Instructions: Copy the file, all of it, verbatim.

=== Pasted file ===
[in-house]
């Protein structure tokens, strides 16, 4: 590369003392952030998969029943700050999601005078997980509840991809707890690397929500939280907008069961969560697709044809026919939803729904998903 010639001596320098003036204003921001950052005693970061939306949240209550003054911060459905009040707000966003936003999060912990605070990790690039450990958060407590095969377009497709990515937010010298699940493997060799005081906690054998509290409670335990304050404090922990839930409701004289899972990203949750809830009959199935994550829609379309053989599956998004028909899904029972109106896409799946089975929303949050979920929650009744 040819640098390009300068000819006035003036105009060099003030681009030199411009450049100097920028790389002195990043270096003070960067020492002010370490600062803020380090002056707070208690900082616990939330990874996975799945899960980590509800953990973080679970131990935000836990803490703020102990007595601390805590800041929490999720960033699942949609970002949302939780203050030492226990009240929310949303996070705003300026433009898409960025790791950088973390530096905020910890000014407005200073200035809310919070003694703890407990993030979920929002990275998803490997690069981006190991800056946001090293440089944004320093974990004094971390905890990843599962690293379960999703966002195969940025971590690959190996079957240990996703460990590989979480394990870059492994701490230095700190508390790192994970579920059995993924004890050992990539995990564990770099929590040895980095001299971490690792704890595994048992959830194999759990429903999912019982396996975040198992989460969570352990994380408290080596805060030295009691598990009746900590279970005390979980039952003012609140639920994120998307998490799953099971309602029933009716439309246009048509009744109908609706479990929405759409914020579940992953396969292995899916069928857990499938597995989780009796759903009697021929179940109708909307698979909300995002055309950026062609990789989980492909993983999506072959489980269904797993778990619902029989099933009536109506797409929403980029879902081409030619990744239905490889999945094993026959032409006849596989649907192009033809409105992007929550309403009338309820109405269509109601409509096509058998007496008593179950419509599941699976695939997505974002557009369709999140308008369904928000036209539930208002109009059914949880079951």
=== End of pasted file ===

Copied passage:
[in-house]
């Protein structure tokens, strides 16, 4: 590369003392952030998969029943700050999601005078997980509840991809707890690397929500939280907008069961969560697709044809026919939803729904998903 010639001596320098003036204003921001950052005693970061939306949240209550003054911060459905009040707000966003936003999060912990605070990790690039450990958060407590095969377009497709990515937010010298699940493997060799005081906690054998509290409670335990304050404090922990839930409701004289899972990203949750809830009959199935994550829609379309053989599956998004028909899904029972109106896409799946089975929303949050979920929650009744 040819640098390009300068000819006035003036105009060099003030681009030199411009450049100097920028790389002195990043270096003070960067020492002010370490600062803020380090002056707070208690900082616990939330990874996975799945899960980590509800953990973080679970131990935000836990803490703020102990007595601390805590800041929490999720960033699942949609970002949302939780203050030492226990009240929310949303996070705003300026433009898409960025790791950088973390530096905020910890000014407005200073200035809310919070003694703890407990993030979920929002990275998803490997690069981006190991800056946001090293440089944004320093974990004094971390905890990843599962690293379960999703966002195969940025971590690959190996079957240990996703460990590989979480394990870059492994701490230095700190508390790192994970579920059995993924004890050992990539995990564990770099929590040895980095001299971490690792704890595994048992959830194999759990429903999912019982396996975040198992989460969570352990994380408290080596805060030295009691598990009746900590279970005390979980039952003012609140639920994120998307998490799953099971309602029933009716439309246009048509009744109908609706479990929405759409914020579940992953396969292995899916069928857990499938597995989780009796759903009697021929179940109708909307698979909300995002055309950026062609990789989980492909993983999506072959489980269904797993778990619902029989099933009536109506797409929403980029879902081409030619990744239905490889999945094993026959032409006849596989649907192009033809409105992007929550309403009338309820109405269509109601409509096509058998007496008593179950419509599941699976695939997505974002557009369709999140308008369904928000036209539930208002109009059914949880079951």